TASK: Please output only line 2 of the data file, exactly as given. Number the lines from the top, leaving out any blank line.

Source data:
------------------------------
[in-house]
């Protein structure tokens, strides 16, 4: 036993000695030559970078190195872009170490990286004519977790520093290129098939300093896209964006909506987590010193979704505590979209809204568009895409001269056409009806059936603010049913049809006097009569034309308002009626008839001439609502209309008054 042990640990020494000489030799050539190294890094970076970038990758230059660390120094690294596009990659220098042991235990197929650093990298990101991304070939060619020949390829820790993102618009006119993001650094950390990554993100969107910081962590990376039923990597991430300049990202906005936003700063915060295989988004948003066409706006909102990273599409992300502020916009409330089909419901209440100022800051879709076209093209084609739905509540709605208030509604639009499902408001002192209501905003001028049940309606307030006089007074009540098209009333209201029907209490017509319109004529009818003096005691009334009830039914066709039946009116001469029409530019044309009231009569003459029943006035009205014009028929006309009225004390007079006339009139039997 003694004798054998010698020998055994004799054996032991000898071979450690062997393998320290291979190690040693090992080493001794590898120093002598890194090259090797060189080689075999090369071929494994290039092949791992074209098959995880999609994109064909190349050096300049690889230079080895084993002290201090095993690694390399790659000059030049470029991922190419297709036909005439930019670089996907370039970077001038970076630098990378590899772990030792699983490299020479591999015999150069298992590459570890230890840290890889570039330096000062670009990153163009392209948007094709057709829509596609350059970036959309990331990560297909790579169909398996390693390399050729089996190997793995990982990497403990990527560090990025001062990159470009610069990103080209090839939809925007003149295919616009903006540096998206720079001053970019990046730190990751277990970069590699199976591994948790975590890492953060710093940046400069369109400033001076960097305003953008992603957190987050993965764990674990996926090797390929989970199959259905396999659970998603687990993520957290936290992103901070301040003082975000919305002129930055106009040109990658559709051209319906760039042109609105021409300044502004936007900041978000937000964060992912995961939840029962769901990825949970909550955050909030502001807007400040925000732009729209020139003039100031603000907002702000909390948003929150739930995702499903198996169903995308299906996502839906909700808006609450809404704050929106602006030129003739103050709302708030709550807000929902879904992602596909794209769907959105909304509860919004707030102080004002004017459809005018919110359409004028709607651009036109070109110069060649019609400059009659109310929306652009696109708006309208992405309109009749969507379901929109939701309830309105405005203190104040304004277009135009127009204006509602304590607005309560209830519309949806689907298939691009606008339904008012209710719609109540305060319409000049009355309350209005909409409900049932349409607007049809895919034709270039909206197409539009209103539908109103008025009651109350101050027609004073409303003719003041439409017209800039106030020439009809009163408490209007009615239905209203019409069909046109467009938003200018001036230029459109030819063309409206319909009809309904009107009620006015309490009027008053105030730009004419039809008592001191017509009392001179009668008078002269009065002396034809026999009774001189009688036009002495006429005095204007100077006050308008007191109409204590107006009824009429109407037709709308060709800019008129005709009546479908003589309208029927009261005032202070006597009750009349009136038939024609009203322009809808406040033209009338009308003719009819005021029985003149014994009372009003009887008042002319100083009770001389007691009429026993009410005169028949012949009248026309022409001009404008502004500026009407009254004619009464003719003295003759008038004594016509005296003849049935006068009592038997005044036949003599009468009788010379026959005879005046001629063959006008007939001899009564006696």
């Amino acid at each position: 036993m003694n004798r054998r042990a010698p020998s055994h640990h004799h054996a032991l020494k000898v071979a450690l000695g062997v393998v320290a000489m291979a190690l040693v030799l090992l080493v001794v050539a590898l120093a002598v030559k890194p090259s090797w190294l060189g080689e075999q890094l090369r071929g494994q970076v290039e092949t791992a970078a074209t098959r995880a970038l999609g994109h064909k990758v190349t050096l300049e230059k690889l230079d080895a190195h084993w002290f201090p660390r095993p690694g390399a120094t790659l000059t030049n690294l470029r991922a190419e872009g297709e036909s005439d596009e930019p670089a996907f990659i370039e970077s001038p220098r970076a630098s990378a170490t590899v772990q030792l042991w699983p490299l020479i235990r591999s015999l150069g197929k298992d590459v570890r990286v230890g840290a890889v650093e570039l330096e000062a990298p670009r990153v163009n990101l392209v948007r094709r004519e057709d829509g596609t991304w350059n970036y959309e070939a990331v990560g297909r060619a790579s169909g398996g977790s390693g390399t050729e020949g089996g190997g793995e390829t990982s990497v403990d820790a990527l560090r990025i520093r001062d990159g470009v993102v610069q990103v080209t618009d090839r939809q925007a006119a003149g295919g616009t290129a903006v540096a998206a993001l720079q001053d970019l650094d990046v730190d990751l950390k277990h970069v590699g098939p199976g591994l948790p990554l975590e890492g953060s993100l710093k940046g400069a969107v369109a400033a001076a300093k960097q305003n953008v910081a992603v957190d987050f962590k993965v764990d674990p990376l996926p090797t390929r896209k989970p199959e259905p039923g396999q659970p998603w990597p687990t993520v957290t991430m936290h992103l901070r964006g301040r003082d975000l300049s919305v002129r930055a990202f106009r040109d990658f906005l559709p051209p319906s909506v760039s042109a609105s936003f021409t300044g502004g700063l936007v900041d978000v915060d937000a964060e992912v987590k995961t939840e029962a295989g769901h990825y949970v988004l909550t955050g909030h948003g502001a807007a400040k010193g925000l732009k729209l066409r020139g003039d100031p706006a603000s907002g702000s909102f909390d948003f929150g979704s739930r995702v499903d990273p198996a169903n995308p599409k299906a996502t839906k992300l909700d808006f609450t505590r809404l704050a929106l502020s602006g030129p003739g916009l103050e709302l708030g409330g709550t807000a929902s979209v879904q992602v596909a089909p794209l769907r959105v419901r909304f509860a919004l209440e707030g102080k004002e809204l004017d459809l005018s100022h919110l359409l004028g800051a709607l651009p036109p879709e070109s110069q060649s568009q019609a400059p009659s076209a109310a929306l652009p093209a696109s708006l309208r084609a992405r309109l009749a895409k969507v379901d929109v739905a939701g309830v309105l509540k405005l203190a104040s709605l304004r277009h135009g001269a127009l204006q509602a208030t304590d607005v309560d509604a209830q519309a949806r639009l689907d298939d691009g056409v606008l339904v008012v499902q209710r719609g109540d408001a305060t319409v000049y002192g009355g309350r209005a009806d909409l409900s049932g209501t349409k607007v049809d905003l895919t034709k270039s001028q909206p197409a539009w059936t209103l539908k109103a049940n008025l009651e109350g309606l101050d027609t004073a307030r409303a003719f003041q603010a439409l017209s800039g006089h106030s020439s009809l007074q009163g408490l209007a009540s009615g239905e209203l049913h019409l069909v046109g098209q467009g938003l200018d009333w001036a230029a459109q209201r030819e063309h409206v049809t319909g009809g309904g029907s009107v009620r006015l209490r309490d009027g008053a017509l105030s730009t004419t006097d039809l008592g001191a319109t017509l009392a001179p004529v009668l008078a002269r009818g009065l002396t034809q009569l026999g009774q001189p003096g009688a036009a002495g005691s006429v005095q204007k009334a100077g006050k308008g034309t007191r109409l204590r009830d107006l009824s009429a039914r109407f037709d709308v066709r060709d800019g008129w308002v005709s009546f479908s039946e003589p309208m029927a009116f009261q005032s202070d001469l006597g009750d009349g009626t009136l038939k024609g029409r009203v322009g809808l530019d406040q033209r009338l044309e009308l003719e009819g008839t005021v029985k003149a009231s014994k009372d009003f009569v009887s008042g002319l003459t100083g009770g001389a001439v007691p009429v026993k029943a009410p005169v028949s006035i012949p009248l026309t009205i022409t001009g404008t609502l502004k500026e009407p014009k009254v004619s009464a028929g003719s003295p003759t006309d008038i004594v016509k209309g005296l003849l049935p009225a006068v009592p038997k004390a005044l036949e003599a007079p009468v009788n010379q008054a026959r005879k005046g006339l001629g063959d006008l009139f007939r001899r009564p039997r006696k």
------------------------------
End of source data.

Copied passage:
């Protein structure tokens, strides 16, 4: 036993000695030559970078190195872009170490990286004519977790520093290129098939300093896209964006909506987590010193979704505590979209809204568009895409001269056409009806059936603010049913049809006097009569034309308002009626008839001439609502209309008054 042990640990020494000489030799050539190294890094970076970038990758230059660390120094690294596009990659220098042991235990197929650093990298990101991304070939060619020949390829820790993102618009006119993001650094950390990554993100969107910081962590990376039923990597991430300049990202906005936003700063915060295989988004948003066409706006909102990273599409992300502020916009409330089909419901209440100022800051879709076209093209084609739905509540709605208030509604639009499902408001002192209501905003001028049940309606307030006089007074009540098209009333209201029907209490017509319109004529009818003096005691009334009830039914066709039946009116001469029409530019044309009231009569003459029943006035009205014009028929006309009225004390007079006339009139039997 003694004798054998010698020998055994004799054996032991000898071979450690062997393998320290291979190690040693090992080493001794590898120093002598890194090259090797060189080689075999090369071929494994290039092949791992074209098959995880999609994109064909190349050096300049690889230079080895084993002290201090095993690694390399790659000059030049470029991922190419297709036909005439930019670089996907370039970077001038970076630098990378590899772990030792699983490299020479591999015999150069298992590459570890230890840290890889570039330096000062670009990153163009392209948007094709057709829509596609350059970036959309990331990560297909790579169909398996390693390399050729089996190997793995990982990497403990990527560090990025001062990159470009610069990103080209090839939809925007003149295919616009903006540096998206720079001053970019990046730190990751277990970069590699199976591994948790975590890492953060710093940046400069369109400033001076960097305003953008992603957190987050993965764990674990996926090797390929989970199959259905396999659970998603687990993520957290936290992103901070301040003082975000919305002129930055106009040109990658559709051209319906760039042109609105021409300044502004936007900041978000937000964060992912995961939840029962769901990825949970909550955050909030502001807007400040925000732009729209020139003039100031603000907002702000909390948003929150739930995702499903198996169903995308299906996502839906909700808006609450809404704050929106602006030129003739103050709302708030709550807000929902879904992602596909794209769907959105909304509860919004707030102080004002004017459809005018919110359409004028709607651009036109070109110069060649019609400059009659109310929306652009696109708006309208992405309109009749969507379901929109939701309830309105405005203190104040304004277009135009127009204006509602304590607005309560209830519309949806689907298939691009606008339904008012209710719609109540305060319409000049009355309350209005909409409900049932349409607007049809895919034709270039909206197409539009209103539908109103008025009651109350101050027609004073409303003719003041439409017209800039106030020439009809009163408490209007009615239905209203019409069909046109467009938003200018001036230029459109030819063309409206319909009809309904009107009620006015309490009027008053105030730009004419039809008592001191017509009392001179009668008078002269009065002396034809026999009774001189009688036009002495006429005095204007100077006050308008007191109409204590107006009824009429109407037709709308060709800019008129005709009546479908003589309208029927009261005032202070006597009750009349009136038939024609009203322009809808406040033209009338009308003719009819005021029985003149014994009372009003009887008042002319100083009770001389007691009429026993009410005169028949012949009248026309022409001009404008502004500026009407009254004619009464003719003295003759008038004594016509005296003849049935006068009592038997005044036949003599009468009788010379026959005879005046001629063959006008007939001899009564006696």